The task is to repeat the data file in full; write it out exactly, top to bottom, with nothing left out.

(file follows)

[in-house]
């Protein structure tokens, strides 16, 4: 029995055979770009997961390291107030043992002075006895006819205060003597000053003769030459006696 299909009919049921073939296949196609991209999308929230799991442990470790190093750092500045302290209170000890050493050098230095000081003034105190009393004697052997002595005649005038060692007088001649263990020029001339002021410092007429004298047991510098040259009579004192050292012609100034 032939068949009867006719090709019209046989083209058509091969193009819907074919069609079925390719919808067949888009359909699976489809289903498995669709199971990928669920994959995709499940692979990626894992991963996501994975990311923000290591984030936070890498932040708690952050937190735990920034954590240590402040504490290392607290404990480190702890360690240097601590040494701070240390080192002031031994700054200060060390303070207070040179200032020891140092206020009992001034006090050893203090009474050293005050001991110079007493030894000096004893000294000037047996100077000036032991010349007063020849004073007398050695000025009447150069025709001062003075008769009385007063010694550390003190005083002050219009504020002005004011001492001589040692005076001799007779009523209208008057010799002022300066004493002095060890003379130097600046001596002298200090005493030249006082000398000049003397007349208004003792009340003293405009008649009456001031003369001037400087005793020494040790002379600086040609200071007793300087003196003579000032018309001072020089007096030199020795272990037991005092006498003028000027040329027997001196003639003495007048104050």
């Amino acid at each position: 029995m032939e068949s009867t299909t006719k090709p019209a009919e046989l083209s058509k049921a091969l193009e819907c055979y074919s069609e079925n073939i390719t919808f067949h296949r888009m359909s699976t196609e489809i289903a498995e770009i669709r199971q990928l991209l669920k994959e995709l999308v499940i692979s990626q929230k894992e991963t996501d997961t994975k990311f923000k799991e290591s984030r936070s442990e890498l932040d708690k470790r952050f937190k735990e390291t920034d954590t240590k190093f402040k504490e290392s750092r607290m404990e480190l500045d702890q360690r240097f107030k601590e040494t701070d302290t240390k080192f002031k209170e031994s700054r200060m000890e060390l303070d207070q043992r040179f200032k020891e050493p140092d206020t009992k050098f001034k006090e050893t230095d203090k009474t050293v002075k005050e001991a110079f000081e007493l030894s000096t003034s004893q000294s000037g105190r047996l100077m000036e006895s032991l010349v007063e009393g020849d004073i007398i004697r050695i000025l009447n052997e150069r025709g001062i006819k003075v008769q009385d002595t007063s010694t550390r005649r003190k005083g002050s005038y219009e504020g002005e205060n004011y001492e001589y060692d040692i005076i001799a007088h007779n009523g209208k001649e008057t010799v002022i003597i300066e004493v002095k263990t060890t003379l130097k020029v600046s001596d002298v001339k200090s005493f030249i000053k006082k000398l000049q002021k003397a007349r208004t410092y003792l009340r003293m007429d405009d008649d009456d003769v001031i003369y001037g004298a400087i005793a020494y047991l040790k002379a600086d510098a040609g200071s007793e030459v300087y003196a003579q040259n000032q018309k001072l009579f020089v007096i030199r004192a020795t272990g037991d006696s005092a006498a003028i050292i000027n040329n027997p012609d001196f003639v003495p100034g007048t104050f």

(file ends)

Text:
[in-house]
């Protein structure tokens, strides 16, 4: 029995055979770009997961390291107030043992002075006895006819205060003597000053003769030459006696 299909009919049921073939296949196609991209999308929230799991442990470790190093750092500045302290209170000890050493050098230095000081003034105190009393004697052997002595005649005038060692007088001649263990020029001339002021410092007429004298047991510098040259009579004192050292012609100034 032939068949009867006719090709019209046989083209058509091969193009819907074919069609079925390719919808067949888009359909699976489809289903498995669709199971990928669920994959995709499940692979990626894992991963996501994975990311923000290591984030936070890498932040708690952050937190735990920034954590240590402040504490290392607290404990480190702890360690240097601590040494701070240390080192002031031994700054200060060390303070207070040179200032020891140092206020009992001034006090050893203090009474050293005050001991110079007493030894000096004893000294000037047996100077000036032991010349007063020849004073007398050695000025009447150069025709001062003075008769009385007063010694550390003190005083002050219009504020002005004011001492001589040692005076001799007779009523209208008057010799002022300066004493002095060890003379130097600046001596002298200090005493030249006082000398000049003397007349208004003792009340003293405009008649009456001031003369001037400087005793020494040790002379600086040609200071007793300087003196003579000032018309001072020089007096030199020795272990037991005092006498003028000027040329027997001196003639003495007048104050």
């Amino acid at each position: 029995m032939e068949s009867t299909t006719k090709p019209a009919e046989l083209s058509k049921a091969l193009e819907c055979y074919s069609e079925n073939i390719t919808f067949h296949r888009m359909s699976t196609e489809i289903a498995e770009i669709r199971q990928l991209l669920k994959e995709l999308v499940i692979s990626q929230k894992e991963t996501d997961t994975k990311f923000k799991e290591s984030r936070s442990e890498l932040d708690k470790r952050f937190k735990e390291t920034d954590t240590k190093f402040k504490e290392s750092r607290m404990e480190l500045d702890q360690r240097f107030k601590e040494t701070d302290t240390k080192f002031k209170e031994s700054r200060m000890e060390l303070d207070q043992r040179f200032k020891e050493p140092d206020t009992k050098f001034k006090e050893t230095d203090k009474t050293v002075k005050e001991a110079f000081e007493l030894s000096t003034s004893q000294s000037g105190r047996l100077m000036e006895s032991l010349v007063e009393g020849d004073i007398i004697r050695i000025l009447n052997e150069r025709g001062i006819k003075v008769q009385d002595t007063s010694t550390r005649r003190k005083g002050s005038y219009e504020g002005e205060n004011y001492e001589y060692d040692i005076i001799a007088h007779n009523g209208k001649e008057t010799v002022i003597i300066e004493v002095k263990t060890t003379l130097k020029v600046s001596d002298v001339k200090s005493f030249i000053k006082k000398l000049q002021k003397a007349r208004t410092y003792l009340r003293m007429d405009d008649d009456d003769v001031i003369y001037g004298a400087i005793a020494y047991l040790k002379a600086d510098a040609g200071s007793e030459v300087y003196a003579q040259n000032q018309k001072l009579f020089v007096i030199r004192a020795t272990g037991d006696s005092a006498a003028i050292i000027n040329n027997p012609d001196f003639v003495p100034g007048t104050f």